In this embodiment of the present invention, before communicating across the data network, the network user decides which logical channel the network user's data traffic will flow across. This decision may be made for, inter alia, each data item, each data packet, each user application, or each user session. However, it is likely that superior traffic regulation (i.e., less congestion) may be obtained by requiring channel selection to be performed for a set number of data packets at a time. Channel selection could also be mandated at a system level. For example, a university network could require that all student electronic mail be transmitted across the lowest cost channel irrespective of student choice.
In the present invention, each data packet transmitted by a network user is evaluated by a router or other switching device at the input to the partitioned data network path. The entire network or just a portion of the network, such as the backbone, may be partitioned into logical channels. In one embodiment of the present invention, a header field may be used to identify the selected logical channel. In another embodiment of the present invention where channel selection is associated solely with a particular sender or recipient, the destination address may be used to identify the selected channel, or, alternatively, the source address could be used to identify the selected channel.
In order to ascertain incurred costs, it is also necessary to monitor the traffic across the data path and maintain appropriate records regarding communicated data. The specific monitoring would of course depend on the specific form of cost accounting implemented. In one embodiment of the present invention, costs could be incurred on a per packet basis. In an alternative embodiment of the present invention, costs are incurred (and therefore measured) as discrete data elements are communicated, as in a per byte basis. In another alternative embodiment of the present invention, costs could be incurred by a combination of packets and discrete data elements, such as in a combination of a per-packet and per-byte bases. The data elements may be measured at the input or the output of the partitioned data path or, alternatively, at the edge of a data network including a mixture of partitioned and non-partitioned data paths. Advantageously, it is not necessary to perform detailed accounting in the core of the network, where switching and transmission speeds are of overriding importance. Moreover, statistical sampling is likely to provide an adequate level of detail for purposes of the present invention, allowing implementation without rigorous traffic monitoring and accounting.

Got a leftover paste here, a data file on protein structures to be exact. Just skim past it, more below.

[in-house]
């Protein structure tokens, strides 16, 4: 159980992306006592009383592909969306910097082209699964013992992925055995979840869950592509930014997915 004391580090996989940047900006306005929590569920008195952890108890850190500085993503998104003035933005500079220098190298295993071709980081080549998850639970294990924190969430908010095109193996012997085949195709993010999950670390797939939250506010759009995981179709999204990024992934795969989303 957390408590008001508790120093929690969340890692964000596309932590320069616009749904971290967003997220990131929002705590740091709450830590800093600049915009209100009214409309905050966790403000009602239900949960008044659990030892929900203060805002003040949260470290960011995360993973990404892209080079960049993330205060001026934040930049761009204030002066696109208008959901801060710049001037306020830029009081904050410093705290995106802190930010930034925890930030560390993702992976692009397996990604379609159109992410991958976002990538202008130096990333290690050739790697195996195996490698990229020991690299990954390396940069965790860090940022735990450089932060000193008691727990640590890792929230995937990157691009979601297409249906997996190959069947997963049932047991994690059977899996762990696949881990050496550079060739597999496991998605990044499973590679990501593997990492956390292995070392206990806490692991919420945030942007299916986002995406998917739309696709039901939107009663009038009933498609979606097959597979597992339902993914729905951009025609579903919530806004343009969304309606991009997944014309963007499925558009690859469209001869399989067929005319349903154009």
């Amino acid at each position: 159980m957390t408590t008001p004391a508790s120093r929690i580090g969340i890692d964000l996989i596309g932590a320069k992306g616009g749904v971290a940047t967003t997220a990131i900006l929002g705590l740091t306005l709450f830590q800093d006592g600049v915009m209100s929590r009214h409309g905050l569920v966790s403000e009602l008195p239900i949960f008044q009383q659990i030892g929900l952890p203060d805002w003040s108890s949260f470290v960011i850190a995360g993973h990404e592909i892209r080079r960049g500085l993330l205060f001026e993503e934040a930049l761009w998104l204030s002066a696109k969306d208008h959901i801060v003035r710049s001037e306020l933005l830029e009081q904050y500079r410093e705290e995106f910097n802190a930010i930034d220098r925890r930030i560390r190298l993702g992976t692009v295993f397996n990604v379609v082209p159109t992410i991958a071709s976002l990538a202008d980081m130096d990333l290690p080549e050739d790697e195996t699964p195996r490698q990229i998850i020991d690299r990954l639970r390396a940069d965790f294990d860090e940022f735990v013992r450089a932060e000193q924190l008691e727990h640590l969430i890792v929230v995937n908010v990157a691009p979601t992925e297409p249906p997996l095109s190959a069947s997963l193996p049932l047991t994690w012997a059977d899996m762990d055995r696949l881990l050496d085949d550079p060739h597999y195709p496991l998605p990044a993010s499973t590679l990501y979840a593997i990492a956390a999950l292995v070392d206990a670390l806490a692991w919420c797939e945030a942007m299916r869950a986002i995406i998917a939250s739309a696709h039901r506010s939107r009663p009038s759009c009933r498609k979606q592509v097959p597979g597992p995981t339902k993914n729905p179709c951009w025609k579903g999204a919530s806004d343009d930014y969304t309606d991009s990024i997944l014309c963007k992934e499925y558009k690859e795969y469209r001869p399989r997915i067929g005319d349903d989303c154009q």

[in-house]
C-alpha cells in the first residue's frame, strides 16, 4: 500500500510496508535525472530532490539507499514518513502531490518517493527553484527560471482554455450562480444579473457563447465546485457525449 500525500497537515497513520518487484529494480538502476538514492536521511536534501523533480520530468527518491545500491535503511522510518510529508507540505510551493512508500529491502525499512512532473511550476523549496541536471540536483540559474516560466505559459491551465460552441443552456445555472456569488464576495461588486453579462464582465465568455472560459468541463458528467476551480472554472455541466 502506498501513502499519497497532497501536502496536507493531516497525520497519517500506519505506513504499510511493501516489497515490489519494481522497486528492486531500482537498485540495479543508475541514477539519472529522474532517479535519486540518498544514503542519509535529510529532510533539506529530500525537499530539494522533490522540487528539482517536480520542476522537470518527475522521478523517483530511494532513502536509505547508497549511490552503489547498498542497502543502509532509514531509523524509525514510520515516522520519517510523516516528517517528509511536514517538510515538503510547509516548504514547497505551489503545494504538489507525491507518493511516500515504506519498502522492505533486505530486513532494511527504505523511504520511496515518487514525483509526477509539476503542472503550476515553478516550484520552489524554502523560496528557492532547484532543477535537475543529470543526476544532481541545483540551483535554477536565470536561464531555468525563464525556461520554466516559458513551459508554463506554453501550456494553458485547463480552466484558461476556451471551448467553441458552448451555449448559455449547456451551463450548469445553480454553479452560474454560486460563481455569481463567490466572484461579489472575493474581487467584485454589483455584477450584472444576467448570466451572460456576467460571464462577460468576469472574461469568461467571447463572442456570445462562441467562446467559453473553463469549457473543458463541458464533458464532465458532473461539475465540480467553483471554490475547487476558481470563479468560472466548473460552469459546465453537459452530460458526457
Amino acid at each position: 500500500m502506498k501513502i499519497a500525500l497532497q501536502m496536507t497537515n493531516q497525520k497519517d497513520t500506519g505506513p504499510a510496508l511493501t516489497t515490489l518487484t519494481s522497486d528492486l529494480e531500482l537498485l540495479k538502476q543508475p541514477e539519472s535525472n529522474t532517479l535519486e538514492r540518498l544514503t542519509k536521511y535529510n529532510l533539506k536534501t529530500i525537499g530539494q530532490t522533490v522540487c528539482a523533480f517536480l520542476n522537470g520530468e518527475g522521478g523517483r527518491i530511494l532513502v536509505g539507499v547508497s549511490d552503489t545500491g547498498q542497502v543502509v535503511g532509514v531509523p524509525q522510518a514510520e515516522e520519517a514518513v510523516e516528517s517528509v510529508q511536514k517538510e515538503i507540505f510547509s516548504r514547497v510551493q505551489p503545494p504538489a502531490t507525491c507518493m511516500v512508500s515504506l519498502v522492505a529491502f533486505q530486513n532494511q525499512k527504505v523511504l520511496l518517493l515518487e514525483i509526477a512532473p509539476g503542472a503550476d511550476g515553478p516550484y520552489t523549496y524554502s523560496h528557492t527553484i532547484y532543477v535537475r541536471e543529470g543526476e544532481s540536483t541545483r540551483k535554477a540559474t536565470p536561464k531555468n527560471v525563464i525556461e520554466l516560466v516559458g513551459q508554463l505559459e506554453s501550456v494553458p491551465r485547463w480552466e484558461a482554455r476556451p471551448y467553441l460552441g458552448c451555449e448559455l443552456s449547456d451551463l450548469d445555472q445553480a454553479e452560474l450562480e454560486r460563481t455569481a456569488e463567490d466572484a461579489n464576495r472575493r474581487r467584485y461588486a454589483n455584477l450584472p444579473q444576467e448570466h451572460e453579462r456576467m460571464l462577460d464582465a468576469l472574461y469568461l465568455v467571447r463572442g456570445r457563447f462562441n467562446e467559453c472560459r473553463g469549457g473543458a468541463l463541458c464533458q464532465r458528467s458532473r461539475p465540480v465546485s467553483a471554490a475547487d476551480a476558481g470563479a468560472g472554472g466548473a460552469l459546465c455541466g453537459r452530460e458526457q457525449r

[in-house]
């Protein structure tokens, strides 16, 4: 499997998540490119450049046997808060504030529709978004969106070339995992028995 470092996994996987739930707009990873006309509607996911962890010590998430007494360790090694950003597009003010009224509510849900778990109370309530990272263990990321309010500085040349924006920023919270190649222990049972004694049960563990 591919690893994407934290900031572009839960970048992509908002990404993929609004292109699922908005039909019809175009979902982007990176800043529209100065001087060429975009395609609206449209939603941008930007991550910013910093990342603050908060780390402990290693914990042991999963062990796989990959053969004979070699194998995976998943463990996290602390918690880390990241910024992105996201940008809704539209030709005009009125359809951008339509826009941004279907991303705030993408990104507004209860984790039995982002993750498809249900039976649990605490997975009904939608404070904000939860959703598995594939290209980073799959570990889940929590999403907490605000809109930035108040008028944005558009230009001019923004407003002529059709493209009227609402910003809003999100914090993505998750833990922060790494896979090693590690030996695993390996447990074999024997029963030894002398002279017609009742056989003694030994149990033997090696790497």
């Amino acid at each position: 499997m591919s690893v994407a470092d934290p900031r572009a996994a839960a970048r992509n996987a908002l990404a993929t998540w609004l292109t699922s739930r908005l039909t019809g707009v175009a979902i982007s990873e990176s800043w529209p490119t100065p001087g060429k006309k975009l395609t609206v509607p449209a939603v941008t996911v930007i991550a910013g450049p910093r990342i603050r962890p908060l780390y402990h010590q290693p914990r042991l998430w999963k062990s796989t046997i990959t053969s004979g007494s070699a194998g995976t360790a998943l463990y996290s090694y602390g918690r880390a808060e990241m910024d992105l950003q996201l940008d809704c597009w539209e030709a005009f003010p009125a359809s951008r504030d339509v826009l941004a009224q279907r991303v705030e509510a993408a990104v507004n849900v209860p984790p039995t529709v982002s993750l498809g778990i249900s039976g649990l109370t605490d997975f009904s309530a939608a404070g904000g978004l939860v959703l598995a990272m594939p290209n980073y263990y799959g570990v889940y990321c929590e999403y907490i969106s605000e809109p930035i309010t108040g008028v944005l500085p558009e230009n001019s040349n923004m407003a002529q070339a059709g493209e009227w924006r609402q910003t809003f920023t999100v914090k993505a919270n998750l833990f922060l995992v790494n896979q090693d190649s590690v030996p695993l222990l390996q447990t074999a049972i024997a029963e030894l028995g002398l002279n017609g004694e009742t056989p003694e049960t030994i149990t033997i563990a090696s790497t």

Additional features and advantages of the present invention will be understood from the following description of various embodiments, which description should be taken in conjunction with the accompanying drawing.
FIG. 1 is a schematic diagram illustrating communications across a network.
FIG. 2a is a diagram illustrating the physical connection between two routers in a network.
FIG. 2b is a diagram illustrating the logical channels between two routers in a network.
FIG. 3 is a diagrammatic representation of an Internet Protocol data packet header.
A novel technique for network traffic management is described herein. This technique is equally applicable to an entire network or a single network data path such as the Internet backbone.
The present invention partitions network data paths into separate logical channels that behave similarly but have different user costs associated with them. A user communicating on the network selects one of the partitioned logical channels for data communications based on the cost. Each user will therefore regulate his own network traffic based upon that user's available resources and/or his subjectively perceived priorities for various types of network traffic. Assuming a reasonable distribution of resources and rational users, a large fraction of network traffic will be transmitted and received across the lowest cost channel(s), thereby reserving bandwidth in higher cost channels for traffic having relatively greater importance to the users.